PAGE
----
Immediately prior to Germany's invasion of Soviet Russia, Slovakia, Hungary, Romania, Bulgaria and Serbia (including the German-dominated autonomous area of Banat) were already satellites of Nazi Germany. Montenegro and Greece were satellites of Italy while Albania had been annexed by Italy. Although technically in the Italian sphere of influence, Croatia was in reality a condominium puppet state of the two Axis powers, with Italy controlling the southwestern half, and Germany the northeastern half. Hitler observed that permanent German bases might be established in Belgrade (possibly to be renamed to Prinz-Eugen-Stadt) and Salonika.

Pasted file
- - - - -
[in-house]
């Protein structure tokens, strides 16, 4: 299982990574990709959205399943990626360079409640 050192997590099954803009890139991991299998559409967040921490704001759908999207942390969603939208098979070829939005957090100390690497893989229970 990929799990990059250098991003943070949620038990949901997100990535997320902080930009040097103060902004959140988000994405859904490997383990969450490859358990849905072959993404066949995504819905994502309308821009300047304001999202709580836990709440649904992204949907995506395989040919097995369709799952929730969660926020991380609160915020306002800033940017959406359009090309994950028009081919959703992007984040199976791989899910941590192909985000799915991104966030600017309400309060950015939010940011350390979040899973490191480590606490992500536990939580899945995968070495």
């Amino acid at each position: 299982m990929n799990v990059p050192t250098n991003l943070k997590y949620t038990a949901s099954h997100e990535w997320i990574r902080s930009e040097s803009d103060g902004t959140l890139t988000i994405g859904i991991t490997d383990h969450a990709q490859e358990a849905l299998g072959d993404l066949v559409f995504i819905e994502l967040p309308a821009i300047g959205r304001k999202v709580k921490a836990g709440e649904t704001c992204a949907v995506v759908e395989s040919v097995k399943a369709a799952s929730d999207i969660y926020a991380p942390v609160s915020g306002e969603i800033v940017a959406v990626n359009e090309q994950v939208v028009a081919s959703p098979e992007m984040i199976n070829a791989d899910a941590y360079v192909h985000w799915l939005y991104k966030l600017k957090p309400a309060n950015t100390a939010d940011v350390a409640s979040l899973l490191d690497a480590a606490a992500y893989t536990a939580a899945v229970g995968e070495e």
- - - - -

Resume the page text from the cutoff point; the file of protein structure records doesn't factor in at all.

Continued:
Conquest of Lebensraum in Eastern Europe
Implementation of the long term plan for the New Order was begun on June 22, 1941 with Operation Barbarossa - the invasion of Russia. The goal of the campaign was not merely the destruction of the Soviet regime - which the Nazis considered illegitimate and criminal - but also the racial reorganization of European Russia, outlined for the Nazi elite in the Generalplan Ost ("General Plan for the East"). Furthermore, Hitler hoped to turn Germany into a total blockade-proof autarky by exploiting the vast resources laying in Soviet territories: the Ukraine was to provide grain, vegetable oil, feeding-stuffs, iron ore, nickel, manganese, coal, molybdenum; the Crimea natural rubber, citrus fruit and cotton; the Black Sea fish and the Caucasus crude oil.